If the Minimoog was designed to simplify modular synthesis for mass consumption, then the ARP 2600 was created to haul the whole kit and caboodle into the hands of performing musicians. Rather than limit the options with a written-in-stone signal path as Moog did, the 2600 presented a fully patchable instrument in a fairly compact package.
Offering three oscillators, noise, filter, ring mod and reverb, the 2600's fixed signal path could be defeated by patching cables into just about any point in the instrument's architecture. This meant that it was as complex as you needed it to be. Respectably complex patches could be created without plugging in a single cable, but once you chose to do so, the sky was the limit. We've heard 2600s producing everything from pseudo sequences to full on drum beats, complete with swing.
Rather than limit the options with a written-in-stone signal path as Moog did, the 2600 presented a fully patchable instrument in a fairly compact package.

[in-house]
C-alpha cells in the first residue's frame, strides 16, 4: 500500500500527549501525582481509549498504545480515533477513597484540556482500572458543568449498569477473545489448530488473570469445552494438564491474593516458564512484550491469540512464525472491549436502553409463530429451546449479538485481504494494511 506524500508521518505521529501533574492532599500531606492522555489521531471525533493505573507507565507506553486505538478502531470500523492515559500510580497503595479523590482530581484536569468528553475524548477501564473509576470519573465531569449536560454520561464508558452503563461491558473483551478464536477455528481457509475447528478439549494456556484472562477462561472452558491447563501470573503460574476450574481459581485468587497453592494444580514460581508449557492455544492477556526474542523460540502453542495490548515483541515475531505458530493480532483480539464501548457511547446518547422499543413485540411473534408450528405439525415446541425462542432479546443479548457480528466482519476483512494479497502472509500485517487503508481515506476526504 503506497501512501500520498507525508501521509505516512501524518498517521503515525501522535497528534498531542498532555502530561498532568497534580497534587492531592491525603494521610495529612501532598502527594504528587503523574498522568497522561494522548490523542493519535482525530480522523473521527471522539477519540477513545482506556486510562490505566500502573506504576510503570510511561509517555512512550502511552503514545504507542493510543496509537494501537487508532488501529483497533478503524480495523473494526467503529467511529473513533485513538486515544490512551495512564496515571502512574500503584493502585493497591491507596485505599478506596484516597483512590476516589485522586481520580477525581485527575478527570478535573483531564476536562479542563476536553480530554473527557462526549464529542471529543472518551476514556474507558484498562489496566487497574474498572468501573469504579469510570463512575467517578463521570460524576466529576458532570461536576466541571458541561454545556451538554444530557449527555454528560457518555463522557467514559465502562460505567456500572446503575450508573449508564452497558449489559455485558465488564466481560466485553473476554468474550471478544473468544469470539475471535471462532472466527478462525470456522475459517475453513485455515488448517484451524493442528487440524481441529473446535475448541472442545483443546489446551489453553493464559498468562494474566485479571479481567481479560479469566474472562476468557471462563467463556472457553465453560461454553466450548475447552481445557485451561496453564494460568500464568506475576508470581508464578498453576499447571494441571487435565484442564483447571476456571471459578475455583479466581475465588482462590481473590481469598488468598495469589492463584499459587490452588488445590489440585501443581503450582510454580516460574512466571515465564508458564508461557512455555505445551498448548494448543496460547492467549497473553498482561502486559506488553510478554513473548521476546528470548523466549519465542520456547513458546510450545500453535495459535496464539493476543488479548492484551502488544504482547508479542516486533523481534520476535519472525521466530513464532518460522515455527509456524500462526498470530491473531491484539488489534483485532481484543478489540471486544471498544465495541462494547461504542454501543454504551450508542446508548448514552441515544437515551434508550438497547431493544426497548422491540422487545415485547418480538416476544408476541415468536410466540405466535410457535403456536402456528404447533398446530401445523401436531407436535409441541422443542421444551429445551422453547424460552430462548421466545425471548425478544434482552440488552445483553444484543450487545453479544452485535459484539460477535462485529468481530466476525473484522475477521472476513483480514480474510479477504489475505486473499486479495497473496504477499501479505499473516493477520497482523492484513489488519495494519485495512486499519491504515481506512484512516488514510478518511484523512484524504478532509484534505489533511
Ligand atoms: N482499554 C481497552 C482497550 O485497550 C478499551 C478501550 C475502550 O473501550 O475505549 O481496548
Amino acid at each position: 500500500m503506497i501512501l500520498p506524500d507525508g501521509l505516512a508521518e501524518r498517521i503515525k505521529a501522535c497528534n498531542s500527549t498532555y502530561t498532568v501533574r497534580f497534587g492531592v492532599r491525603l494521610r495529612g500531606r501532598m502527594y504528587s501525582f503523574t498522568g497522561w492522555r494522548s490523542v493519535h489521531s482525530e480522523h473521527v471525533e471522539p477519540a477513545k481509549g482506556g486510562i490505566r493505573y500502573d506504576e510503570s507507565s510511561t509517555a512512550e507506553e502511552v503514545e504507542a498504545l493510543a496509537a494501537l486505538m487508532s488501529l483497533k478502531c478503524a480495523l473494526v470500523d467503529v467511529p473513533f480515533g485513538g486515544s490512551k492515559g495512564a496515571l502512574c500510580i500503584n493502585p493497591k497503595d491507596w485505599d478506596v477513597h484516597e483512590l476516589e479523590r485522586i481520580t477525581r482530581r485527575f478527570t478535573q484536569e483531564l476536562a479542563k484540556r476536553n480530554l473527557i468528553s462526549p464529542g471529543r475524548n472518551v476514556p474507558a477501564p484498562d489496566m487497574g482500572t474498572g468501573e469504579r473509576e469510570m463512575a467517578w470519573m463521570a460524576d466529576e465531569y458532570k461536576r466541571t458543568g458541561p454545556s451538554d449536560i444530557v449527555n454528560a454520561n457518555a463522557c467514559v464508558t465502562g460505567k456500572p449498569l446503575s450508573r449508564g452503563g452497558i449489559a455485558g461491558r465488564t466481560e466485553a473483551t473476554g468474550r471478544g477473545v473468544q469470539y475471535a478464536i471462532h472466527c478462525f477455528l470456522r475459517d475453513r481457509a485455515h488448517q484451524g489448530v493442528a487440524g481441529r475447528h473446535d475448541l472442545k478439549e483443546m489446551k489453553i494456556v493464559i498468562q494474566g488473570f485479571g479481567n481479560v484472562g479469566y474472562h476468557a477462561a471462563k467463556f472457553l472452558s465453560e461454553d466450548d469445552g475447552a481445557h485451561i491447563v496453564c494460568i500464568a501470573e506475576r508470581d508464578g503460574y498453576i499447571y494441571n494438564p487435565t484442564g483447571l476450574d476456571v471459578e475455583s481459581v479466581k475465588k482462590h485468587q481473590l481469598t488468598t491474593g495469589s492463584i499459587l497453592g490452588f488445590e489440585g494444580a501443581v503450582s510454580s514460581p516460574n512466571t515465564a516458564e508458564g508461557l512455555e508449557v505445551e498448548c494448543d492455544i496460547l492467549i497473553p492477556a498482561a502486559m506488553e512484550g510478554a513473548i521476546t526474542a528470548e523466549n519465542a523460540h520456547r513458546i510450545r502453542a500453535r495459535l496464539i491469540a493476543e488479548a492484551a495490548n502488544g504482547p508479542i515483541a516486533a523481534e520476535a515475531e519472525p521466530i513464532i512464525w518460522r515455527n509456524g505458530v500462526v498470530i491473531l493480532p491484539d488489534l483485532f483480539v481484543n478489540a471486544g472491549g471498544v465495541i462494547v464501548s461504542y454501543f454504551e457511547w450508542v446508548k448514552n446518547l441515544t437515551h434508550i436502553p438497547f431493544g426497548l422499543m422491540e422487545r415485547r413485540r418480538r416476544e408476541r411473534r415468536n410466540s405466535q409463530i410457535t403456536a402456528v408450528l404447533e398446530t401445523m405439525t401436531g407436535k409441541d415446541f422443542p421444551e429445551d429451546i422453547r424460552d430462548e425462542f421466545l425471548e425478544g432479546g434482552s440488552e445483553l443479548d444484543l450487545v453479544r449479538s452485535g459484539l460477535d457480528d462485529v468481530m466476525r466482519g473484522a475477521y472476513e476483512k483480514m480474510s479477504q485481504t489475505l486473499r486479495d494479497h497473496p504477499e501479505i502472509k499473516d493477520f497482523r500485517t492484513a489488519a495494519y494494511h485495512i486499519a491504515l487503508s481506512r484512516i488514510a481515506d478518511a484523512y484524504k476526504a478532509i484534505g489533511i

The 2600 was given a leg up by its stable oscillators, and early models benefited from a filter that was all-too-similar to Moog's (at least as far as Moog's lawyers were concerned). The 2600 went through a number of revisions over the years, from its initial blue metal incarnation through the more numerous tolex-encased units to the final gaudy black and orange jobs of the early 1980s.
ARP 2600s are trading for silly prices these days. Units that were given away for pennies are selling for many thousands of dollars on the used market. Be careful, though: the earliest models are hard to repair, thanks to ARPs habit of encasing the circuits in epoxy.